Also, please note that in a series of visits over the past month, you've left at least five versions of the same comment about ice cores, in five different threads. Most of them have now been deleted or redirected here.

Please try to post your comments in the appropriate thread and then stick with them there, rather than spreading discussions across many different threads. This helps make the site more readable for everyone.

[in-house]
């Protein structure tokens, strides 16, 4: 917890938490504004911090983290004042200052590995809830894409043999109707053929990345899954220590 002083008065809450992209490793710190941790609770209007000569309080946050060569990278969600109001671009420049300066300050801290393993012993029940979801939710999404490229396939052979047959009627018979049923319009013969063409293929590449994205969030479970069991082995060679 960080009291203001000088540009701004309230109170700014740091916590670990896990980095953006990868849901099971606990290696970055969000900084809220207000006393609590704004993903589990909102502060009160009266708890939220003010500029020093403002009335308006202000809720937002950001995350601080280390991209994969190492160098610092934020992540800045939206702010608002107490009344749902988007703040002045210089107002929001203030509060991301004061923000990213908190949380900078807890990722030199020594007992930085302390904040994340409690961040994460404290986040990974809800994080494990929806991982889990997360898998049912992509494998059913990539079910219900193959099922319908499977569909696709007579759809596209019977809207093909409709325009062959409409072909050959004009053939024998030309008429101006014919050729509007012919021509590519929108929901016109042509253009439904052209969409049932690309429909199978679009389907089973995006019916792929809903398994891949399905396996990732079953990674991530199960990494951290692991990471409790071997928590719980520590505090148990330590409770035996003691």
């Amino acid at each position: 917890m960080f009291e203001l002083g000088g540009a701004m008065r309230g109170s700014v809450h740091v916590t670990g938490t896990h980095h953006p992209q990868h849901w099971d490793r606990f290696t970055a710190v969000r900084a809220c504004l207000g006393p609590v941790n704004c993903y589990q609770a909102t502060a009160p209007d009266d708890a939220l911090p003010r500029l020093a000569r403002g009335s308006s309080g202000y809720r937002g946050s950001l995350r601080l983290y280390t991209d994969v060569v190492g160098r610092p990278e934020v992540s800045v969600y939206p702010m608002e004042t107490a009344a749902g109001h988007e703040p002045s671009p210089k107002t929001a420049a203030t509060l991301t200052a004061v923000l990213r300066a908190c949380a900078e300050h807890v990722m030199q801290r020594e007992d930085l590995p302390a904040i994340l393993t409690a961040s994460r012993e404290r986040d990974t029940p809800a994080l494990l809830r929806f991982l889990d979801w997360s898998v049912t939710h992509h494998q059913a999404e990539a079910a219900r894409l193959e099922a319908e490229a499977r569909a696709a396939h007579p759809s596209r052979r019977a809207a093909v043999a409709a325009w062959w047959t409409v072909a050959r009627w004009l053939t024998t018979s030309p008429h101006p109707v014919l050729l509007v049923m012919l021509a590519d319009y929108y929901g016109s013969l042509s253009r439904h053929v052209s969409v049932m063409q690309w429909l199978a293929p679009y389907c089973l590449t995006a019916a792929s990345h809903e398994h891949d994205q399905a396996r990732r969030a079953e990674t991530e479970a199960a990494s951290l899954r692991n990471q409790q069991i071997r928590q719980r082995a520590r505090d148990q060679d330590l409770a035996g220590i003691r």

macolesat 10:44 AM on 13 November, 2010dansatat 10:49 AM on 13 November, 2010Daniel Baileyat 11:22 AM on 13 November, 2010Yo-ho, yo-ho, indeed. The Yo-ho-Yoopermichael sweetat 14:03 PM on 13 November, 2010Tom Daytonat 16:03 PM on 13 November, 2010dansatat 18:03 PM on 13 November, 2010Eric Lat 22:41 PM on 13 November, 2010Eric Lat 22:50 PM on 13 November, 2010TonyLat 06:34 AM on 14 November, 2010Miriam O'Brien (Sou)at 07:04 AM on 14 November, 2010michael sweetat 12:06 PM on 14 November, 2010HumanityRulesat 00:21 AM on 15 November, 2010muoncounterat 00:42 AM on 15 November, 2010forensicscienceat 02:01 AM on 15 November, 2010TOPat 08:26 AM on 15 November, 2010"This thread is narrowly focused on concepts related to assessing statistical significance. "There is a high probability that only an off topic post by a skeptic will be flagged while more egregiously off topic posts about pirates will go unanswered. Based on Ambaum's statement that 3/4 of the articles in a recent randomly picked issue of a prestigious climate publication contained this error is it likely that the papers that the IPCC uses in it's publications are tainted? Ambaum further stated that this number was up over a ten year previous issue where the error only occurred 1/2 the time. I have seen what Ambaum alludes to in his paper, an increased use of computer programs to analyze data without understanding the underlying reasoning. You will typically see this on tests when asking students to take the sin(pi/3)/cos(pi/3)/sqrt(3). A calculator dependent student will more often than not get this wrong. Temperature anomaly is a low signal to noise ratio quantity. I'd sure like to see a study of the proper use of statistics in deriving that quantity. In fact it seems like there was one in a past topic. Can't quite recall the name at the moment. @muoncounter"No, but it does mean that 75% of climate denier posts are misleading -- and that's significant."Guess I'm not seeing the connection to "climate deniers". What is a "climate denier" anyway? Someone who denies that there is such a thing as climate? I wasn't aware that theJournal for Climatewas an anti-anthropogenic global warming publication. After all they put out this, "Global Warming is Unequivocal: The Evidence from NOAA" 5/6/2010. @TonyL The Ambaum ArticleDaniel Baileyat 09:09 AM on 15 November, 2010Pirate Chartwas used to illustrateAlexandre'spoint, that just because thingscanbe correlated doesn't mean that the correlation itself has any meaning. Just because comments by skeptics get flagged for being off-topic doesn't mean comments by those who believe in climate science do not get flagged for being off-topic. Check out theDeleted Commentsbin sometime. I've had comments land there before; I can also guarantee I'll end up there again sometime. Comments that are off-topic get deleted; fact of life here. Tamino has some insights into the Ambaum piecehere. The YooperTom Daytonat 09:27 AM on 15 November, 2010HumanityRulesat 12:34 PM on 15 November, 2010dhogazaat 12:48 PM on 15 November, 2010Daniel Baileyat 13:00 PM on 15 November, 2010Sad. There was a time when I thought you had something constructive to offer, HumanityRules. Now I find I can't take you seriously anymore as it seems you aren't even trying, preferring to serve up inflammatory distortions instead. The Yoopermuoncounterat 13:21 PM on 15 November, 2010everyonein the affected class. That includes Watt$, Godd@rd, Mc&tyre and the like. If you want to stick with this nonsense, thatrequiresthat 75% of climate change denier posts are misleading. Better to drop both the name-calling ('fear-mongering'? really?) and the gross generalizing. Then maybe we can have an intelligent conversation.Tom Daytonat 15:32 PM on 15 November, 2010Eric Lat 15:33 PM on 15 November, 2010insignificance, as when many climate deniers misunderstood Phil Jones' remarks about warming since 1995 not being statistically significant as evidence that warming has stopped. A statistically insignificant warming trend isn't evidence either way. This is not the sort of error Dr. Ambaum is talking about. Are you aware of instances where climate scientists have made this error? TOP, Be sure you are not misinterpreting the author as saying climate scientists should be making weaker claims or that they are publishing "statistically significant" results that if tested the way the author thinks they should be would be insignificant. Chances are climate scientists would use Bayesian statistics to show that they can make even stronger claims of confidence. For example, because the physics of climate lead you to believe it should be warming with high probability, you can combine this prior probability with your analysis of the temperature data to give an even stronger confidence in the existence of a warming trend than you would have otherwise. If Phil Jones had followed Dr. Anbaum's advice when calculating statistical significance, he would have said something far less useful to those trying to cast doubt on warming. But I think he was right not to do it that way, as I mentioned above. And I should qualify that by saying I haven't read the paper, only this post, so maybe I don't understand what it is Dr. Anbaum thinks they should be doing when analyzing data.Maarten Ambaumat 22:17 PM on 15 November, 2010andphysics to make any progress. What I am highlighting, though, is not that specific issue (which is serious and important in itself). I am highlighting that significance tests are used to give certain statistical results higher "credibility" than others, based on a largely spurious test. So it is the selection of statistical results that I am objecting to, not the statistical results per se. Some posts (specifically Steve L) refer to the frequentist vs Bayesian discussion. This is interesting in itself, but in my paper I am simply applying Bayes' equation, which also a frequentists would accept as indisputable. The difference comes in the interpretation of the meaning of these probabilities. Indeed, significance tests have a clear frequentist flavour, while hypothesis tests have a much more Bayesian flavour. I think it is hard to escape that scientific hypotheses naturally fit a Bayesian framework. Nonetheless, I think the distinction between Bayesian and frequentist interpretations is largely irrelevant to the discussion at hand. Several posts point out that scientists should know about this and also that climate science should not be singled out. Indeed, in my paper I point to more general references which highlight the misuse of significance tests in a wide spectrum of fields (medicine, economics, sociology, psychology, biology, ...) In fact, I suspect that your average research psychologist knows more about the pitfalls of significance tests than the climate scientist. In those more "softer" fields, people have had to mainly rely on statistics from the start and therefore needed to know how to use statistics from day one. In those fields, many people have pointed this problem out (and it still seems to persist). Climate science has always been a subfield of physics, where significance tests are largely irrelevant. I bet that most physicists (by training, I am a theoretical physicist myself) didn't get a stats course in their curriculum! However, these days more and more geographical thinking seems to enter the field of climate science with the resulting lack of rigour and physical underpinning. Many climate scientists have become geographers of their model worlds! Also, the point I am making is not new: many people are aware of the problems with significance tests, and many people have pointed it out before (although most practitioners probably believe that climate scientists would know better). It boggles the mind that the error keeps on being propagated - surely an interesting question for a psychologist or sociologist to get their teeth into. I do have an opinion about why this may be, but that would make this post even longer. Regarding the somewhat rambling posts about 75% of papers being misleading in part. I claim that 75% of papers (in my own paper I clearly state that this is based just 1 (one) sample and make no claim regarding its statistical significance!) make a technical misuse of significance tests: they use it to select or highlight certain statistical results in favour of others. Perhaps I should write a post where I discuss what significance tests can be used for (largely for debunking fake hypotheses, but even this is an application with its own pitfalls). However, this is generally not how significance tests are presented in the literature. The latter of course follows from the fact that very few scientists would publish negative results (in fact, they would probably have a hard time to get it past the reviewers). Some people, including John Cook himself, pointed me to a post by Tamino. Tamino also highlights some further points from my original paper. Let me just add two little comments to Tamino's interesting post: Tamino states that "I’ve certainly struggled to emphasize to colleagues that a highly significant statistical result does not prove that one’s hypothesis is true, it merely negates the null hypothesis." This is again the error of the transposed conditional: a low p-value doesnotnegate the null-hypothesis, it just indicates that our statistical result would be unlikely in case the null-hypothesis were true. It is remarkable how easily we can stray into this error. Tamino also seems to indicate that thep-value does provide useful quantitative information. I cannot find any evidence in his post of this. Yes, thep-value is quantitative, but its usefulness is never really made clear. Thep-value is perhaps an indication of the signal-to-noise ratio; a high p-value means that it will be difficult to see any evidence of any claimed effect. A lowp-value indicates very little really: we want to study the validity of some hypothesisassumingit is false; some attempt at areductio ad absurdumproof of your hypothesis - unfortunately it is not quite that ...Dikran Marsupialat 22:26 PM on 15 November, 2010Maarten Ambaumat 22:38 PM on 15 November, 2010meanto say that a lowp-value is evidence for their hypothesis, but by publishing the lowp-value along with phrases such as, "this or that effect is significant at the 95% level" certainly seems to imply that that want to use these statistics as positive evidence at face value.Dikran Marsupialat 00:01 AM on 16 November, 2010Maarten Ambaumat 00:16 AM on 16 November, 2010p-value cannotobjectivelybe used to reject a null-hypothesis; it simply does not contain the required information to do so. I formalize this in my paper, if you like to know more. On the other hand, a highp-value indicates that the presented evidence is easily consistent with the null hypothesis. This is not evidence that the null-hypothesis is true; the evidence could also be consistent with the alternative hypothesis. A significance test simply contains no information either way. Using Occam's razor we can then conclude that there is no evidence for our hypothesis, so we better stick with the null-hypothesis. It is Occam's razor that makes the argument here, not the significance test. MaartenDaniel Baileyat 00:25 AM on 16 November, 2010Dikran Marsupialat 00:58 AM on 16 November, 2010HumanityRulesat 01:47 AM on 16 November, 2010Daniel Baileyat 02:06 AM on 16 November, 2010Eric Lat 10:59 AM on 16 November, 2010Maarten Ambaumat 20:55 PM on 16 November, 2010p-value does not contain enough information to calculate the probability of the truth of a hypothesis, or the null hypothesis (such statements can be perfectly well framed in frequentist terms). Regarding the dendrochronologist, this is an example that is very interesting. Equation 6 in my paper states how to view this. It is simply Bayes equation written in terms of prior and posterior odds: posterior odds = prior odds xp(M|notN) / p(M|N)where I used the notation as in the post above (note thep(M|N)is thep-value). So whether your confidence in the global warming hypothesis has been increased by your tree work depends on whether thep-value is smaller than the probability to see your measurement in situations that we know there is global warming. This statement is independent of the prior odds; the actual posterior odds of course do depend on the prior odds. In other words, every single measurement increases our knowledge (changes our confidence in a hypothesis) in the same way; this is independent of whether you were a "believer" or not to start with. This discussion is getting quite long now. I will probably write another post with some of this stuff in sometime soon where I can also comment on the suggestion by HumanityRules. I think John Cook agreed that I could send in another guest post about this subject anyway. Best wishes to all and thank you very much for your interest in this post and for an interesting discussion, Maarten AmbaumHumanityRulesat 01:32 AM on 17 November, 2010Berényi Péterat 01:59 AM on 17 November, 2010does not make senseto talk about the probability of hypotheses being true (or false). It's either true or false. Of course it is entirely possible we are ignorant about its truth value; in that case one should sayI do not know(a perfectly legitimate scientific stance), but it surely has a truth value, even if no one was able to determine it so far (provided of course the hypothesis makes sense in the first place). The Bayesian method you describe could only serve as aheuristicdevice, but only if we had clear (quantifiable!) picture ofprior probabilitiesregarding our own ignorance. That's almost never the case. If we knew how ignorant we were (having a reliablestructuralmodel of our own ignorance), most of the job required toovercomethis ignorance would already be completed. However, when heuristics is most needed, we are at the edge of utter darkness, just feeling our way around, not even equipped to make educated guesses about Bayesian priors of our own state of mind regarding the subject matter. In cases like that almost any fractional understanding is better than fake formal methods to arrive at a reasonable conclusion regarding the way forward. It may be different fordecision makers(like politicians or business people) who rely onexpert advicein certain matters, but are not equipped to actuallyunderstandandevaluatethe detailed reasoning behind those expert opinions (they only digest theexecutive summary, anyway). They may well wonder how likely it is the experts have got it right, and in complicated cases it makes perfect sense for them to seek a quantified description of uncertainty. To ask anindependentgroup of experts to give an estimate of prior probabilities and build a Bayesian model to evaluate reliability of expert propositions may be a way forward. However, in practice extra rounds like that are seldom better than honestexpert meta-opinion, expressed in plain language. There is a more restricted domain where statistics can (and do) come into play in natural sciences. That's measurement laden with noise. However, in this case there is no room for theoretical ambiguity. We should know pretty much everything how the signal we are looking for is supposed to look like along with the statistical properties of noise behind which it is hiding. This knowledge should take the form of a bunch oftruepropositions about the phenomenon under scrutiny, neither of which has a dubious truth value expressible in a probabilistic form. If this knowledge is given, we should be able to build an adequate statistical model which enables us to recover the signal from noise as much as possible. Of course the first thing to do is not to rely on statistical speculations, but to improve the signal to noise ratio of measurement whenever it is practicable. Unfortunately in climate studies most of the noise is not from the measurement procedure itself, but it isweather noise, that is, an inherent property of the system itself. There is no way to get rid of it during the measurement phase. Weather is an open thermodynamic system, and as such it works on the edge of chaos, in other words it is always incritical state(by way of SOC - Self Organized Criticality). Systems like this are characterized by system variables withpink noisecharacteristics (the noise has random phase and the same power in each octave). Pink noise is scale invariant with no lower cutoff frequency, therefore system variables like this do not make a natural distinction between weather and climate, no matter how long is the averaging window used (how low the upper cutoff). Pink noise is neverstationary, it has an arbitrarily long autocorrelation scale. This is why it is a bit tricky to look fortrend(as signal) in a climate variable laden with weather noise. A simple model of a linear trend plus some stationary noise would surely not do (even ifmainstreamclimate science is almost always guilty of using such simplistic models). Pink noise can have spontaneous excursions on all scales, including extremely low frequency ones (well in the supposedclimaterange of 30+ years). You say"A standard answer[to the question if temperatures are rising or not]is to calculate a temperature trend from data and then ask whether this temperature trend is “significantly” upward; many scientists would then use a so-called significance test to answer this question. But it turns out that this is precisely the wrong thing to do."Yes, but it is not wrong just because the result of an otherwise correctly applied significance test is misused, but in most cases people also apply the wrong significance test (that fails to take into account the very long autocorrelation timescale). The above statements on weather (or climate) noise, critical state, self-organized criticality, pink noise, etc. are simplytruestatements with no further qualification whatsoever. It is notlikelythey are true, not even 100% sure, they are simply adequate descriptions of certain aspects of the behavior of open thermodynamic systems with many degrees of freedom. Still, they are entirely missing from IPCC reports, prepared byexpertsfordecision makers. Phrases like "pink noise" (or "1/f noise") are not even mentioned under http://ipcc.ch. Funny.michael sweetat 03:13 AM on 17 November, 2010Dikran Marsupialat 04:45 AM on 17 November, 2010KRat 05:17 AM on 17 November, 20101/frelationship would indicate the largest variations on low frequencies, where what we observe (glacial cycles, for example) is a fairly direct tracking of climate variables (temperature, ice cover, etc.) to historic forcings. (2) The universe is what it is - that's the final arbitrator of our theories. However, ourknowledge is imperfect, and our hypothesesare probablistic, as per the first definition of probability. We can only state that a particular hypothesis is more probable than others given the evidence, the statistics of our data. And whether using Bayesian or frequentist methods, we can estimate from the statistics the probability (second definition) that our hypotheis is supported by that data. That's how induction works, and how we can learn something new. We can be pretty sure, but we can only work with the evidence we have - we don't have perfect knowledge of anything. At a certain point we become certain enough to label a particular hypothesis afact. Gravity, evolution, and it appears climate change falls into that category as well. But even the strongest "fact" is supported by ourinductiveconclusion that the laws of physics are consistent over space and time, and won't change on us - incredibly well supported, but the rules could change tomorrow. Crystalline proofs of the type you describe would be nice, but they don't exist.Tom Daytonat 06:00 AM on 17 November, 2010